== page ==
In the thick of cancel culture

Aditya Kaushik, a Delhi-based comedian, comes out in support of Munawar Faruqui, dubbing the cancellation of the latter’s show as an outcome of “adding communal and political angles to it for their own benefits.”

Munawar Faruqui - in the thick of cancel culture

A still from one of Munawar Faruqui's shows. (Instagram)

Stand-up comedian Munawar Faruqui’s gig in Delhi was denied permission by the Delhi police, only days after his show was cancelled in Bengaluru. The comedian was scheduled to perform at the Y B Chavan auditorium, but his manager stated the show had been cancelled.

Faruqui, who has been at the center of controversies led by a section of people who accused him of “hurting their religious sentiments”, had to also spend over a month in jail though the police had found no evidence of his crime last year in January.

The Delhi Police has denied Munawar Faruqui permission to play in his forthcoming show, which was scheduled to take place at Dr SPM Civic Centre, Kedarnath Sahni auditorium from 2 p.m. to 9:30 p.m., in order to avert communal protests warned by the Vishwa Hindu Parishad.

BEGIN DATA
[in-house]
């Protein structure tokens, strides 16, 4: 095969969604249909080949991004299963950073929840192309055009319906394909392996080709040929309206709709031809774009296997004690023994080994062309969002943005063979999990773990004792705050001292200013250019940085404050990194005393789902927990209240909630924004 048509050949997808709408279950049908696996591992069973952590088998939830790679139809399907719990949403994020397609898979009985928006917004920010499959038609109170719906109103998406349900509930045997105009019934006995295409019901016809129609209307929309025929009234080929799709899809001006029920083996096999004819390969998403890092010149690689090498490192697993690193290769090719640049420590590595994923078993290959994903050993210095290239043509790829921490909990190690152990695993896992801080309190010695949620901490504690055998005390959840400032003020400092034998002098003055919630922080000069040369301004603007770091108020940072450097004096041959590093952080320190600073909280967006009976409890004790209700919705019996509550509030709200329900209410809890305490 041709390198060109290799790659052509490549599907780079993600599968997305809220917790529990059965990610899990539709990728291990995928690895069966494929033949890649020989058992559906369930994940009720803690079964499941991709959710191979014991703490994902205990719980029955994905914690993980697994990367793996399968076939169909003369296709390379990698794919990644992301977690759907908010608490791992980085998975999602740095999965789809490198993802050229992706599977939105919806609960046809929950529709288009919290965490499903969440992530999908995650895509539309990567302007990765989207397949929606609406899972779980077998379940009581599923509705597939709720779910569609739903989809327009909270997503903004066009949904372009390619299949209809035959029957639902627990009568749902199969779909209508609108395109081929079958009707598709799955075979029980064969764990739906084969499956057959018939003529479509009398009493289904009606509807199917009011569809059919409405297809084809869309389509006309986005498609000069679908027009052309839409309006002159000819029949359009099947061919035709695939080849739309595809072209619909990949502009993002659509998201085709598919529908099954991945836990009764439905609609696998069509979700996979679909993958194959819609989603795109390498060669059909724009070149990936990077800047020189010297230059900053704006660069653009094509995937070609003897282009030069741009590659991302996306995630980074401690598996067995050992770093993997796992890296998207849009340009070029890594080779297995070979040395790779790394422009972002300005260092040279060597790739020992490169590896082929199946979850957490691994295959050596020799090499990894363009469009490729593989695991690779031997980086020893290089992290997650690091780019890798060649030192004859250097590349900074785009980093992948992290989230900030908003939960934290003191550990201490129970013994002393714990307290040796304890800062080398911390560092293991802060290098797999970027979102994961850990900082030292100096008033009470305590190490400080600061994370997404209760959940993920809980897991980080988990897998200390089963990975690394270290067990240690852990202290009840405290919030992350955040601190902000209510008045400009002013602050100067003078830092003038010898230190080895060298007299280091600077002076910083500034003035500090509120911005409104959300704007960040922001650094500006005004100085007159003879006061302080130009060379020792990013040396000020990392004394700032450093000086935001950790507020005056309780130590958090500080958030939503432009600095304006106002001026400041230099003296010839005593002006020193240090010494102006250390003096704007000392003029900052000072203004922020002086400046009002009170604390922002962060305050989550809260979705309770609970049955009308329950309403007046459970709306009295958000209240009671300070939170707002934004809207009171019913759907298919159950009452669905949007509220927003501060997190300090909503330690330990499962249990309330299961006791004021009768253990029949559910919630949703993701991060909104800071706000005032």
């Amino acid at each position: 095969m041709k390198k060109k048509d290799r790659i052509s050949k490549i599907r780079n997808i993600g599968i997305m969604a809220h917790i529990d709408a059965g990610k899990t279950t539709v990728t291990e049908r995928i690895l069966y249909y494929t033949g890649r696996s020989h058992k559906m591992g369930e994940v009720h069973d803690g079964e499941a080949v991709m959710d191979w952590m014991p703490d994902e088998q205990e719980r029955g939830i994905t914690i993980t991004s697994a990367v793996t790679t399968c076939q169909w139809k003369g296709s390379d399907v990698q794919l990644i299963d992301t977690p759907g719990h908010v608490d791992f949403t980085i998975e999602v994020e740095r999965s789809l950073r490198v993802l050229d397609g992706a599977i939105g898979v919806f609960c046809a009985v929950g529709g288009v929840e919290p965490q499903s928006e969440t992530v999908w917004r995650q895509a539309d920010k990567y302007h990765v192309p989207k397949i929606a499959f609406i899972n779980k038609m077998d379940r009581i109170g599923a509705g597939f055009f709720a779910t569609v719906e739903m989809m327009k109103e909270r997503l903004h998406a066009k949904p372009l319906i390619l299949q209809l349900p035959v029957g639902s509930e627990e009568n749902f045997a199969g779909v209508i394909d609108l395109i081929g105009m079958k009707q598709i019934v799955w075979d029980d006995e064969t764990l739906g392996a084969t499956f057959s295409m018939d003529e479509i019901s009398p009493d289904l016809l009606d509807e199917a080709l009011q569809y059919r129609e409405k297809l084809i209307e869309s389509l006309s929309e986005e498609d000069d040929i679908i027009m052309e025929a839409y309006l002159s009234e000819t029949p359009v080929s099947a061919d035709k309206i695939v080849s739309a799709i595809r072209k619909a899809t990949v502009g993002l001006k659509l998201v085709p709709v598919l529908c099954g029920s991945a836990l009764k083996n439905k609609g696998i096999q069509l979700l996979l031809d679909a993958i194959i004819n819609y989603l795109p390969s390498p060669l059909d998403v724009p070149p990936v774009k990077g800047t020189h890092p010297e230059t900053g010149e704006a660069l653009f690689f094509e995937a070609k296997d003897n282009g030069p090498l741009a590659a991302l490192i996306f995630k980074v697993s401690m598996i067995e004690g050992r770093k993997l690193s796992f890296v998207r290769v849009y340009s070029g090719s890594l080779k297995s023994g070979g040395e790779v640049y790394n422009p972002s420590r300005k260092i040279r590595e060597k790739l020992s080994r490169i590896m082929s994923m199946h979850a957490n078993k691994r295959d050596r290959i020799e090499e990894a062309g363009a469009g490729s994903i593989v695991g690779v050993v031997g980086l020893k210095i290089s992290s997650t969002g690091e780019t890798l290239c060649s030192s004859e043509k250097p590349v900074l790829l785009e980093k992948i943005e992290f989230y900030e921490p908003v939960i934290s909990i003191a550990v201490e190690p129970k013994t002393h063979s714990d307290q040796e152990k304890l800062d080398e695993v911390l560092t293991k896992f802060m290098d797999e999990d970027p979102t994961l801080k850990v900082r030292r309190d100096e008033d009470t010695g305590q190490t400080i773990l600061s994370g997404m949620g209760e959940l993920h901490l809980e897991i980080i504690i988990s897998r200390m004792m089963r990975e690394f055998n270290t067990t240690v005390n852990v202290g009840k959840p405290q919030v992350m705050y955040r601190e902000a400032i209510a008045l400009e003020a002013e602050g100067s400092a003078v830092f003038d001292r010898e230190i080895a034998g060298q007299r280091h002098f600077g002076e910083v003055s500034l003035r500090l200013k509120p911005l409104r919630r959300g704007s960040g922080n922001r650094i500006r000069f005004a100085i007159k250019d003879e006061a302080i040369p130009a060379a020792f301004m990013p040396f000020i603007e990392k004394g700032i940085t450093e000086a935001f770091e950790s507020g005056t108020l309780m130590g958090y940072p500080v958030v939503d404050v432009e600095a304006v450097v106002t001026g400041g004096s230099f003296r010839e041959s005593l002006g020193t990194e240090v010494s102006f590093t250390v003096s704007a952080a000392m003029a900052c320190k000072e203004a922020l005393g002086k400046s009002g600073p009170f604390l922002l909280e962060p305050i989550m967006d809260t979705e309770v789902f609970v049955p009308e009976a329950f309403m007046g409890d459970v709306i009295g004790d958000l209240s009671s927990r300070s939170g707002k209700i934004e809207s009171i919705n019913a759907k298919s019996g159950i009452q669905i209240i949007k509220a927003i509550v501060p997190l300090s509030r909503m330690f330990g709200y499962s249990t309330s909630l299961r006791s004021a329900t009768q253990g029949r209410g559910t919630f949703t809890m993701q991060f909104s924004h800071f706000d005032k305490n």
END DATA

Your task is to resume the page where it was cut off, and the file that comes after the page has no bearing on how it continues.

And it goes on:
However, Aditya Kaushik, a fellow Delhi-based comedian who will be performing next in September, comes out in support of Munawar Faruqui, dubbing the cancellation of the latter’s show as an outcome of “adding communal and political angles to it for their own benefits.”

“Everyone is trying to take advantage of the situation of the ongoing controversy; they’re all adding communal and political angles to it for their own benefits. There are many more comedians that make political and communal jokes, and there are comics who perform by insulting the audience and are generally detested by the majority of the audience, yet their concerts are not cancelled,” he said.

Speaking on the sensitive nature of communal and political humour, Kaushik said, “We are careful when doing our job and try not to harm anyone’s sentiments, and the audience understands it. Worst could be that they don’t laugh at the joke, but this kind of cancel culture is too much.”

He continues, “I personally have done shows with a part of political jokes, but I haven’t witnessed anyone in the audience getting violent or not coming up to the shows.”

Another comedian, Vishal Dubey, who has been active in the scene of standup comedy for the last eight years, stated, “I’ve never faced extreme hate for any joke and in the last two years, i’ve performed regularly there have been days where shows are cancelled due to lack of audience participation but such extreme measures rarely happen in the comedy scene.”

He further adds that every comic has their own content, some stay away from the political sets, some embrace it, some perform anecdotes and should be careful with what they are presenting and try not to offend anyone no one does it purposely but these days we have to be extra careful as everything is taken off in a wrong way by some section of the society.

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